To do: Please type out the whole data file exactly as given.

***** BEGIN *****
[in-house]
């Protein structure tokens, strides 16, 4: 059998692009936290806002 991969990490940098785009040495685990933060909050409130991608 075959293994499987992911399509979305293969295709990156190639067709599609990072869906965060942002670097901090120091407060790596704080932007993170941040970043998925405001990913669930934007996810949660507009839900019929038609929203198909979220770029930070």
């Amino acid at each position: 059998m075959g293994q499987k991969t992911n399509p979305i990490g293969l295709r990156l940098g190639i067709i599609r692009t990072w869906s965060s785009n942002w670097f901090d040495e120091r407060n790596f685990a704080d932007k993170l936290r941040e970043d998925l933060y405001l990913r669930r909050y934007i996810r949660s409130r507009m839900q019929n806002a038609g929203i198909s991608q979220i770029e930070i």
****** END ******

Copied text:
[in-house]
């Protein structure tokens, strides 16, 4: 059998692009936290806002 991969990490940098785009040495685990933060909050409130991608 075959293994499987992911399509979305293969295709990156190639067709599609990072869906965060942002670097901090120091407060790596704080932007993170941040970043998925405001990913669930934007996810949660507009839900019929038609929203198909979220770029930070």
């Amino acid at each position: 059998m075959g293994q499987k991969t992911n399509p979305i990490g293969l295709r990156l940098g190639i067709i599609r692009t990072w869906s965060s785009n942002w670097f901090d040495e120091r407060n790596f685990a704080d932007k993170l936290r941040e970043d998925l933060y405001l990913r669930r909050y934007i996810r949660s409130r507009m839900q019929n806002a038609g929203i198909s991608q979220i770029e930070i």